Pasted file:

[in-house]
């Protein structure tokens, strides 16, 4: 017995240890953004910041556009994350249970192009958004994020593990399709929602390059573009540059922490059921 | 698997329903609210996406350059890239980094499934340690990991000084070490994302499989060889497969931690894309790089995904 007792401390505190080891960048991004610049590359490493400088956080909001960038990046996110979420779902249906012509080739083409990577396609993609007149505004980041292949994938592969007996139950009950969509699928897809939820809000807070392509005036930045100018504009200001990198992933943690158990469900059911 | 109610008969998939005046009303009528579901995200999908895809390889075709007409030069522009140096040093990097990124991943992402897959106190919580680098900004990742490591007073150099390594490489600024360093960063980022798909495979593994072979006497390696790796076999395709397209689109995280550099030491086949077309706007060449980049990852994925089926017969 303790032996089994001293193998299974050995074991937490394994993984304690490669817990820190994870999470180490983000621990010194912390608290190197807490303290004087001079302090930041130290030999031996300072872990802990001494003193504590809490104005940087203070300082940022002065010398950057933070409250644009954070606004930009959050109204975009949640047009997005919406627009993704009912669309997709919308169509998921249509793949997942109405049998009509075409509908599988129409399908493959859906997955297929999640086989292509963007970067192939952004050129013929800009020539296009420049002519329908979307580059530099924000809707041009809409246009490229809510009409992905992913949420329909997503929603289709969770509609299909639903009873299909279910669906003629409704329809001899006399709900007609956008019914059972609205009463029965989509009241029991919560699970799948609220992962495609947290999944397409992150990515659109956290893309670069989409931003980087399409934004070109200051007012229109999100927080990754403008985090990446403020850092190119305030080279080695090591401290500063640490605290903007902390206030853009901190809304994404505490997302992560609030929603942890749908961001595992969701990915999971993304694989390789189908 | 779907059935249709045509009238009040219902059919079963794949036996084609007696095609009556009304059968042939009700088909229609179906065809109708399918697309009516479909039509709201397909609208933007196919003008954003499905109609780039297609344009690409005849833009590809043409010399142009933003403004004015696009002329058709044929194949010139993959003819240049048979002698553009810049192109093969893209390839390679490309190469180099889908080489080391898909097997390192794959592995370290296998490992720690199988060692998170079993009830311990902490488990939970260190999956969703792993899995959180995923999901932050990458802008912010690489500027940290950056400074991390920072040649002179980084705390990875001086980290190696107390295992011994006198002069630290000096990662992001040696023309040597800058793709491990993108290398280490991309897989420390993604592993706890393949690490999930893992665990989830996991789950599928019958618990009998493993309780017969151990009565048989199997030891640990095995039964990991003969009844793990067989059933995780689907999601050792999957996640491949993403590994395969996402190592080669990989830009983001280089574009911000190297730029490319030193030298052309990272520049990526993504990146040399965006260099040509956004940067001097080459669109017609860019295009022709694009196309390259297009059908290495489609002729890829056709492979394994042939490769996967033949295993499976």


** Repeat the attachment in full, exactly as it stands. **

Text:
[in-house]
């Protein structure tokens, strides 16, 4: 017995240890953004910041556009994350249970192009958004994020593990399709929602390059573009540059922490059921 | 698997329903609210996406350059890239980094499934340690990991000084070490994302499989060889497969931690894309790089995904 007792401390505190080891960048991004610049590359490493400088956080909001960038990046996110979420779902249906012509080739083409990577396609993609007149505004980041292949994938592969007996139950009950969509699928897809939820809000807070392509005036930045100018504009200001990198992933943690158990469900059911 | 109610008969998939005046009303009528579901995200999908895809390889075709007409030069522009140096040093990097990124991943992402897959106190919580680098900004990742490591007073150099390594490489600024360093960063980022798909495979593994072979006497390696790796076999395709397209689109995280550099030491086949077309706007060449980049990852994925089926017969 303790032996089994001293193998299974050995074991937490394994993984304690490669817990820190994870999470180490983000621990010194912390608290190197807490303290004087001079302090930041130290030999031996300072872990802990001494003193504590809490104005940087203070300082940022002065010398950057933070409250644009954070606004930009959050109204975009949640047009997005919406627009993704009912669309997709919308169509998921249509793949997942109405049998009509075409509908599988129409399908493959859906997955297929999640086989292509963007970067192939952004050129013929800009020539296009420049002519329908979307580059530099924000809707041009809409246009490229809510009409992905992913949420329909997503929603289709969770509609299909639903009873299909279910669906003629409704329809001899006399709900007609956008019914059972609205009463029965989509009241029991919560699970799948609220992962495609947290999944397409992150990515659109956290893309670069989409931003980087399409934004070109200051007012229109999100927080990754403008985090990446403020850092190119305030080279080695090591401290500063640490605290903007902390206030853009901190809304994404505490997302992560609030929603942890749908961001595992969701990915999971993304694989390789189908 | 779907059935249709045509009238009040219902059919079963794949036996084609007696095609009556009304059968042939009700088909229609179906065809109708399918697309009516479909039509709201397909609208933007196919003008954003499905109609780039297609344009690409005849833009590809043409010399142009933003403004004015696009002329058709044929194949010139993959003819240049048979002698553009810049192109093969893209390839390679490309190469180099889908080489080391898909097997390192794959592995370290296998490992720690199988060692998170079993009830311990902490488990939970260190999956969703792993899995959180995923999901932050990458802008912010690489500027940290950056400074991390920072040649002179980084705390990875001086980290190696107390295992011994006198002069630290000096990662992001040696023309040597800058793709491990993108290398280490991309897989420390993604592993706890393949690490999930893992665990989830996991789950599928019958618990009998493993309780017969151990009565048989199997030891640990095995039964990991003969009844793990067989059933995780689907999601050792999957996640491949993403590994395969996402190592080669990989830009983001280089574009911000190297730029490319030193030298052309990272520049990526993504990146040399965006260099040509956004940067001097080459669109017609860019295009022709694009196309390259297009059908290495489609002729890829056709492979394994042939490769996967033949295993499976």